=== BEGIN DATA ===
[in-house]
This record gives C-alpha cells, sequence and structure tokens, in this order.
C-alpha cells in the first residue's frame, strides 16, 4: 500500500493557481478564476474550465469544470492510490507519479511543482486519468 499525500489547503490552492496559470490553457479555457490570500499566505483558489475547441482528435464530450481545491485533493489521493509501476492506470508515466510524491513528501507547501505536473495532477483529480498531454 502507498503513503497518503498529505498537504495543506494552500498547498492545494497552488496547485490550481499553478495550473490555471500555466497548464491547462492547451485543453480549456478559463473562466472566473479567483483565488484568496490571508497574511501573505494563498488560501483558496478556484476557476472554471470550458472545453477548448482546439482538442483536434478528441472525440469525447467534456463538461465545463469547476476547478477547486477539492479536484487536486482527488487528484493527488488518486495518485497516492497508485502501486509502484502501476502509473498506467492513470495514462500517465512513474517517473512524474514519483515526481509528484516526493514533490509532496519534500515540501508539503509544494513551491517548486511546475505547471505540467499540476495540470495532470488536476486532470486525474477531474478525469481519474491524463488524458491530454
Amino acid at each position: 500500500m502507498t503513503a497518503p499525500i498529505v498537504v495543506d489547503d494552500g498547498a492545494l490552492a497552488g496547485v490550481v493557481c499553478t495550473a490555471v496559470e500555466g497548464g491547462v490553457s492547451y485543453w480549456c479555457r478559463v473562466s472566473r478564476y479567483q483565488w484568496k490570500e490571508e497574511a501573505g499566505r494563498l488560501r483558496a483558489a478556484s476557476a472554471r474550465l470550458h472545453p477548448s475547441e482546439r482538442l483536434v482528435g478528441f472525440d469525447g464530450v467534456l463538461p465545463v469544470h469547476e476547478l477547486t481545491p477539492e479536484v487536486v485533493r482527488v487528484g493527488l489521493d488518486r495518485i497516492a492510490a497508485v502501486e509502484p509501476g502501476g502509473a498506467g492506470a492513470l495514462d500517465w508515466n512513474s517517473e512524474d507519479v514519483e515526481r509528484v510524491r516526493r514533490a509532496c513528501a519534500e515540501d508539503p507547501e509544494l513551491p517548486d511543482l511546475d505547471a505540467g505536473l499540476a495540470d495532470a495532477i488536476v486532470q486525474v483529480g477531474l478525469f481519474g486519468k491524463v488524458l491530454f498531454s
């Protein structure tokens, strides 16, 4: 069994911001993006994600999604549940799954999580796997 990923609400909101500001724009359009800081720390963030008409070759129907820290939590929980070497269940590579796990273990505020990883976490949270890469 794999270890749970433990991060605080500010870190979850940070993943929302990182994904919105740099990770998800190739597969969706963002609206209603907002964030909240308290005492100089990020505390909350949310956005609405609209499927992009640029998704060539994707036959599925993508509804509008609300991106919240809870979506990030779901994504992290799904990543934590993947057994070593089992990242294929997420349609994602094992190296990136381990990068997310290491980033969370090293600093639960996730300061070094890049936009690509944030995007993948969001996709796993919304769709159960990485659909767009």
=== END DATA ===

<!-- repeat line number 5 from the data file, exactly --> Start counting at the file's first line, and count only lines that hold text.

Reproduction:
């Protein structure tokens, strides 16, 4: 069994911001993006994600999604549940799954999580796997 990923609400909101500001724009359009800081720390963030008409070759129907820290939590929980070497269940590579796990273990505020990883976490949270890469 794999270890749970433990991060605080500010870190979850940070993943929302990182994904919105740099990770998800190739597969969706963002609206209603907002964030909240308290005492100089990020505390909350949310956005609405609209499927992009640029998704060539994707036959599925993508509804509008609300991106919240809870979506990030779901994504992290799904990543934590993947057994070593089992990242294929997420349609994602094992190296990136381990990068997310290491980033969370090293600093639960996730300061070094890049936009690509944030995007993948969001996709796993919304769709159960990485659909767009």